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New York City’s Retail Investment Market is Poised for Greater Activity

501-Broadway-Manhattan

Avison Young recently brokered the sale of the retail condo at 501 Broadway in Manhattan's SoHo area. The firm expects investment activity to increase in the coming months as retail continues its rebound from the pandemic and emerges as a more affordable and attractive alternative to the marquee asset classes that are industrial and multifamily.

By Brent Glodowski, director, capital markets group, Avison Young

Conditions are looking up for retail real estate investment in New York City. 

In one sense, “up” is the only way to go for a sector that has been bumping along the bottom of a trough. But with inflation tempering investors’ recent fascination with multifamily and industrial properties, retail also offers opportunities to acquire price-corrected assets when those other property types hover near cyclical peaks.

Brent Glodowski, Avison Young

Brent Glodowski, Avison Young

Retail’s Head Start

New York’s retail real estate market was already suffering from changing consumer tendencies when COVID-19 arrived and thrust many retailers and their landlords into a full-blown crisis. Even when government-ordered shutdowns eased, remote work policies drained office buildings of the customer bases that had supported swaths of restaurants, shops and entertainment businesses. Home-bound workers became a redistributed daytime population, shifting demand for meal delivery and other retail to new areas.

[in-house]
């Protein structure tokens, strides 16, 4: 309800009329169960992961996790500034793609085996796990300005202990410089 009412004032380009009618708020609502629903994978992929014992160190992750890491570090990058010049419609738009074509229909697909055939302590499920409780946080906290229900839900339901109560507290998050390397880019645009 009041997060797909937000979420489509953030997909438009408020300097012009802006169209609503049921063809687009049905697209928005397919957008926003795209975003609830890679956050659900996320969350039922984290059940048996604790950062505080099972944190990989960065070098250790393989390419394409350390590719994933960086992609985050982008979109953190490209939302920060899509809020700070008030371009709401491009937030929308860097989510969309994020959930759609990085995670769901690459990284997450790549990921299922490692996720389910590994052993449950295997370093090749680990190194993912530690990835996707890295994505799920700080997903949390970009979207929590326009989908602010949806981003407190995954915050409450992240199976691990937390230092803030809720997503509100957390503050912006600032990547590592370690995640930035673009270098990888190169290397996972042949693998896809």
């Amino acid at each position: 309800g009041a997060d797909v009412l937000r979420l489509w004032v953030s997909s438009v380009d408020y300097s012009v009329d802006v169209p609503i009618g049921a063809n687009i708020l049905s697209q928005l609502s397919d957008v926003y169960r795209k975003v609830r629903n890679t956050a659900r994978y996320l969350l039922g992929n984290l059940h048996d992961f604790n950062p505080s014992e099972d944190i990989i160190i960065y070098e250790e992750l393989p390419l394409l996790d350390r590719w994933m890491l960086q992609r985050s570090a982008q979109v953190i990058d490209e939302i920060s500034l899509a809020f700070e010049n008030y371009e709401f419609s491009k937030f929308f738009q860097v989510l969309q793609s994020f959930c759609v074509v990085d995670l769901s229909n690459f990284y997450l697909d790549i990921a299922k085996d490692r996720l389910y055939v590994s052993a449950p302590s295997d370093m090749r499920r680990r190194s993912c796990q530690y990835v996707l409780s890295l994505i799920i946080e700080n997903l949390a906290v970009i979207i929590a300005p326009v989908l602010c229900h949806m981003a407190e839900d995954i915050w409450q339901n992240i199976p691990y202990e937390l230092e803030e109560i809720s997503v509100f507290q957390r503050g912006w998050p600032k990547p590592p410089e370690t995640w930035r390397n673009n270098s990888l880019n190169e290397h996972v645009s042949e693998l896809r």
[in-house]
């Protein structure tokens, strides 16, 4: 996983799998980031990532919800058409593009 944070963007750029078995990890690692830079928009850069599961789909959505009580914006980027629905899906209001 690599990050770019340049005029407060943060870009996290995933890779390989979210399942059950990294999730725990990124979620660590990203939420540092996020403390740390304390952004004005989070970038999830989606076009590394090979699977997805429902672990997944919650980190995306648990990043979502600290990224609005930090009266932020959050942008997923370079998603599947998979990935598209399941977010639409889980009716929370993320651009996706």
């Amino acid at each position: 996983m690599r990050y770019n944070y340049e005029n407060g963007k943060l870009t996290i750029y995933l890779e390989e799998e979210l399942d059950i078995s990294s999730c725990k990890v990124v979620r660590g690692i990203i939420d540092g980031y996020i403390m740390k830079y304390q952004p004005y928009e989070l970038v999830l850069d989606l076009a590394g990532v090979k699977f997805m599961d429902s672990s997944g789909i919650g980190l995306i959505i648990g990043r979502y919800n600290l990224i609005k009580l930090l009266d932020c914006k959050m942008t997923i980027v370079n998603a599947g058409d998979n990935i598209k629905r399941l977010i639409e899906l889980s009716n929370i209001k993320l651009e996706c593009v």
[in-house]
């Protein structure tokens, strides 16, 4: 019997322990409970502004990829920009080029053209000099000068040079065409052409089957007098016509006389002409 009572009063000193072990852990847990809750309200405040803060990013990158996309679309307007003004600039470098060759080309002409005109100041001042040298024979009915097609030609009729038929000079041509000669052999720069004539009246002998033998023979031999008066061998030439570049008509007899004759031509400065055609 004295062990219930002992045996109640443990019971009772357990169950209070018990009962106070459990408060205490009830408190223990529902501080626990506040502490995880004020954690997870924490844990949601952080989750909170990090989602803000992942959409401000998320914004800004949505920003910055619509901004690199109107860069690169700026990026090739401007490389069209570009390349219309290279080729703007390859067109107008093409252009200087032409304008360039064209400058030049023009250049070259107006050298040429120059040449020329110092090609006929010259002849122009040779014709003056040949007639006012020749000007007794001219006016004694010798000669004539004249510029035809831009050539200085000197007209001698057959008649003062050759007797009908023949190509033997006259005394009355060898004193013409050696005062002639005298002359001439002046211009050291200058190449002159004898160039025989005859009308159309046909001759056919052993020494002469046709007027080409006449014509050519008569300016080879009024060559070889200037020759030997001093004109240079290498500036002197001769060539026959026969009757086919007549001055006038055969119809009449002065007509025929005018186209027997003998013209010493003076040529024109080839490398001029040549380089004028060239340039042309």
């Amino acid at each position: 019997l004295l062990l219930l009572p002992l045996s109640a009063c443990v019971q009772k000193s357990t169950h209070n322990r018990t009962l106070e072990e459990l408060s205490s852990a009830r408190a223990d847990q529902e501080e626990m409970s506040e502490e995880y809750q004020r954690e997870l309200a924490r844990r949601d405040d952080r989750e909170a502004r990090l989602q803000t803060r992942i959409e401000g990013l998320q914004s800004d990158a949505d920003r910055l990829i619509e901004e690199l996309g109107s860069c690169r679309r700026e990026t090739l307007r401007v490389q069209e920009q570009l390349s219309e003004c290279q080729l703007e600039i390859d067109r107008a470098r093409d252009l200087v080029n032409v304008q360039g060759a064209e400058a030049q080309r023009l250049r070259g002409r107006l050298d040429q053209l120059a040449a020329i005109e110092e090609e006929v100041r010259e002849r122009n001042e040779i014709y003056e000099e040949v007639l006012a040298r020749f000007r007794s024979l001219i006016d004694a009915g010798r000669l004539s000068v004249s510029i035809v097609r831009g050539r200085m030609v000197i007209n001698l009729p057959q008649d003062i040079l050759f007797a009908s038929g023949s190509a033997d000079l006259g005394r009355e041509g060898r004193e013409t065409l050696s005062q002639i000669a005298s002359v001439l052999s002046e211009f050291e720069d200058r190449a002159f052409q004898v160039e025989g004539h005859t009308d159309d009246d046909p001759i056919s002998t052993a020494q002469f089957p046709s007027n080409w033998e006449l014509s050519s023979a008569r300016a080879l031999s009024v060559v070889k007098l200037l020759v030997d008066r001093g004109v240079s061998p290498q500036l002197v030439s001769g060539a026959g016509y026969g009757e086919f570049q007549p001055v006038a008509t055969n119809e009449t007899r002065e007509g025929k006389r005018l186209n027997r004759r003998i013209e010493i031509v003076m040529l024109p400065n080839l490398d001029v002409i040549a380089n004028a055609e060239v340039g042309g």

Hundreds of small businesses went under, leaving vacant storefronts in their wake. Some retailers altered business plans to serve shifting customer bases that had developed new, pandemic-influenced consumption practices. 

Landlords with vacancies to fill turned to traditional strategies, such as relocating tenants from out-of-the-way spaces to fill their most visible storefronts. Property owners also cast wider nets to fill rent rolls, turning former shops and showrooms into fulfillment operations and last-mile delivery hubs.

Along the way, lenders and landlords hashed out survival strategies. Harsh realities compelled some investors to cut their losses and sell retail properties at prices reflecting the market distress. Those transactions fed into comparable sales data that put downward pressure on prices on other properties.